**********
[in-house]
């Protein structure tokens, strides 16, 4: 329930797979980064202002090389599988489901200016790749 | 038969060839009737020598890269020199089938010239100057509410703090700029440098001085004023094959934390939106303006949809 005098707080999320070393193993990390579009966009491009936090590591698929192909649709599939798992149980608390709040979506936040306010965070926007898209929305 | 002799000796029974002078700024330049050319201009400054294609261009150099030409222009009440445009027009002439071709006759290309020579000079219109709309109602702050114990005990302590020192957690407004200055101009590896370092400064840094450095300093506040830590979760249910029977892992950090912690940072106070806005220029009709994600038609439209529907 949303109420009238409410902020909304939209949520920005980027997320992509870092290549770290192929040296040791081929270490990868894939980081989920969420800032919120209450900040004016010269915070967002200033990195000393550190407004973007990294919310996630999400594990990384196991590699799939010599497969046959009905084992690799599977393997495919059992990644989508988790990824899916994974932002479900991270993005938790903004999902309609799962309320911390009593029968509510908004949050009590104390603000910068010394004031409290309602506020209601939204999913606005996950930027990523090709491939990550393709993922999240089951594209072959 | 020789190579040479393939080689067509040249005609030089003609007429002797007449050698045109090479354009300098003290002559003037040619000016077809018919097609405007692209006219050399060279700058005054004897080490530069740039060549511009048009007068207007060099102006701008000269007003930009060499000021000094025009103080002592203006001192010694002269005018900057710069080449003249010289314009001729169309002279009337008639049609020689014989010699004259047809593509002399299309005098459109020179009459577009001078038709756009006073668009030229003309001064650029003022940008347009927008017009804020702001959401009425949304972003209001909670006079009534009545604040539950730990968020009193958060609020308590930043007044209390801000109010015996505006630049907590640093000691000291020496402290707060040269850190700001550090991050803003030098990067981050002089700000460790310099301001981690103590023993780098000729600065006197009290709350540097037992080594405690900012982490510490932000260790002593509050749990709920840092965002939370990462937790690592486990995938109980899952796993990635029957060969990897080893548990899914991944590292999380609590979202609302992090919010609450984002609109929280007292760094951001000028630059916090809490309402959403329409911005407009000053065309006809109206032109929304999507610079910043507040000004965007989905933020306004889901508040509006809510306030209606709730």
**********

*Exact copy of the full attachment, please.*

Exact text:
[in-house]
């Protein structure tokens, strides 16, 4: 329930797979980064202002090389599988489901200016790749 | 038969060839009737020598890269020199089938010239100057509410703090700029440098001085004023094959934390939106303006949809 005098707080999320070393193993990390579009966009491009936090590591698929192909649709599939798992149980608390709040979506936040306010965070926007898209929305 | 002799000796029974002078700024330049050319201009400054294609261009150099030409222009009440445009027009002439071709006759290309020579000079219109709309109602702050114990005990302590020192957690407004200055101009590896370092400064840094450095300093506040830590979760249910029977892992950090912690940072106070806005220029009709994600038609439209529907 949303109420009238409410902020909304939209949520920005980027997320992509870092290549770290192929040296040791081929270490990868894939980081989920969420800032919120209450900040004016010269915070967002200033990195000393550190407004973007990294919310996630999400594990990384196991590699799939010599497969046959009905084992690799599977393997495919059992990644989508988790990824899916994974932002479900991270993005938790903004999902309609799962309320911390009593029968509510908004949050009590104390603000910068010394004031409290309602506020209601939204999913606005996950930027990523090709491939990550393709993922999240089951594209072959 | 020789190579040479393939080689067509040249005609030089003609007429002797007449050698045109090479354009300098003290002559003037040619000016077809018919097609405007692209006219050399060279700058005054004897080490530069740039060549511009048009007068207007060099102006701008000269007003930009060499000021000094025009103080002592203006001192010694002269005018900057710069080449003249010289314009001729169309002279009337008639049609020689014989010699004259047809593509002399299309005098459109020179009459577009001078038709756009006073668009030229003309001064650029003022940008347009927008017009804020702001959401009425949304972003209001909670006079009534009545604040539950730990968020009193958060609020308590930043007044209390801000109010015996505006630049907590640093000691000291020496402290707060040269850190700001550090991050803003030098990067981050002089700000460790310099301001981690103590023993780098000729600065006197009290709350540097037992080594405690900012982490510490932000260790002593509050749990709920840092965002939370990462937790690592486990995938109980899952796993990635029957060969990897080893548990899914991944590292999380609590979202609302992090919010609450984002609109929280007292760094951001000028630059916090809490309402959403329409911005407009000053065309006809109206032109929304999507610079910043507040000004965007989905933020306004889901508040509006809510306030209606709730």